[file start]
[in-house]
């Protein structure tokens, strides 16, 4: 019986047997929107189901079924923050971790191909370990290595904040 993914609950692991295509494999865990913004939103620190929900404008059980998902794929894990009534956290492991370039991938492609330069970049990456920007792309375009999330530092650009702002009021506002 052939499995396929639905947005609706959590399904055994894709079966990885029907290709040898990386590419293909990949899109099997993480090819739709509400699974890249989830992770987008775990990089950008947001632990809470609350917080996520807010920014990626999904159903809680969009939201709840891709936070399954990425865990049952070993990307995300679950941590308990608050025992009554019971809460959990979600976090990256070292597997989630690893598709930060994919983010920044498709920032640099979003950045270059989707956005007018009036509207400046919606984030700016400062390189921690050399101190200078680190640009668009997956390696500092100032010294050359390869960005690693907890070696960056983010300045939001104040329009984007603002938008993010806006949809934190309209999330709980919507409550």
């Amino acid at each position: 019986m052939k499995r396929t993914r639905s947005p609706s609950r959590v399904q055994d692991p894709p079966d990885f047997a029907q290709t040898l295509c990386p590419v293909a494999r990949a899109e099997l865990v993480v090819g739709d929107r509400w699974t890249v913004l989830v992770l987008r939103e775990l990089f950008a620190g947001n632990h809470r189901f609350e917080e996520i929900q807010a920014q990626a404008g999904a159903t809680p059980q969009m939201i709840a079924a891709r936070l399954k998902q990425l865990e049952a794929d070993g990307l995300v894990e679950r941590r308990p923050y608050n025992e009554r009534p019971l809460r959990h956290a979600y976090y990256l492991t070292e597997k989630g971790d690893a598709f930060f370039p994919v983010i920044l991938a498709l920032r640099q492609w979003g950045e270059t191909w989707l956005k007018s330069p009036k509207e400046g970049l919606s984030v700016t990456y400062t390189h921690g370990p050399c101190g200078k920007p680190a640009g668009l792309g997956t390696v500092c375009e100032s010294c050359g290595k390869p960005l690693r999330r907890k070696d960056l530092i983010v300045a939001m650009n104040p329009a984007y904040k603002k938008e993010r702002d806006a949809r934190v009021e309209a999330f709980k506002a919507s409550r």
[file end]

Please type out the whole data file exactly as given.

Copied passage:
[in-house]
């Protein structure tokens, strides 16, 4: 019986047997929107189901079924923050971790191909370990290595904040 993914609950692991295509494999865990913004939103620190929900404008059980998902794929894990009534956290492991370039991938492609330069970049990456920007792309375009999330530092650009702002009021506002 052939499995396929639905947005609706959590399904055994894709079966990885029907290709040898990386590419293909990949899109099997993480090819739709509400699974890249989830992770987008775990990089950008947001632990809470609350917080996520807010920014990626999904159903809680969009939201709840891709936070399954990425865990049952070993990307995300679950941590308990608050025992009554019971809460959990979600976090990256070292597997989630690893598709930060994919983010920044498709920032640099979003950045270059989707956005007018009036509207400046919606984030700016400062390189921690050399101190200078680190640009668009997956390696500092100032010294050359390869960005690693907890070696960056983010300045939001104040329009984007603002938008993010806006949809934190309209999330709980919507409550």
């Amino acid at each position: 019986m052939k499995r396929t993914r639905s947005p609706s609950r959590v399904q055994d692991p894709p079966d990885f047997a029907q290709t040898l295509c990386p590419v293909a494999r990949a899109e099997l865990v993480v090819g739709d929107r509400w699974t890249v913004l989830v992770l987008r939103e775990l990089f950008a620190g947001n632990h809470r189901f609350e917080e996520i929900q807010a920014q990626a404008g999904a159903t809680p059980q969009m939201i709840a079924a891709r936070l399954k998902q990425l865990e049952a794929d070993g990307l995300v894990e679950r941590r308990p923050y608050n025992e009554r009534p019971l809460r959990h956290a979600y976090y990256l492991t070292e597997k989630g971790d690893a598709f930060f370039p994919v983010i920044l991938a498709l920032r640099q492609w979003g950045e270059t191909w989707l956005k007018s330069p009036k509207e400046g970049l919606s984030v700016t990456y400062t390189h921690g370990p050399c101190g200078k920007p680190a640009g668009l792309g997956t390696v500092c375009e100032s010294c050359g290595k390869p960005l690693r999330r907890k070696d960056l530092i983010v300045a939001m650009n104040p329009a984007y904040k603002k938008e993010r702002d806006a949809r934190v009021e309209a999330f709980k506002a919507s409550r």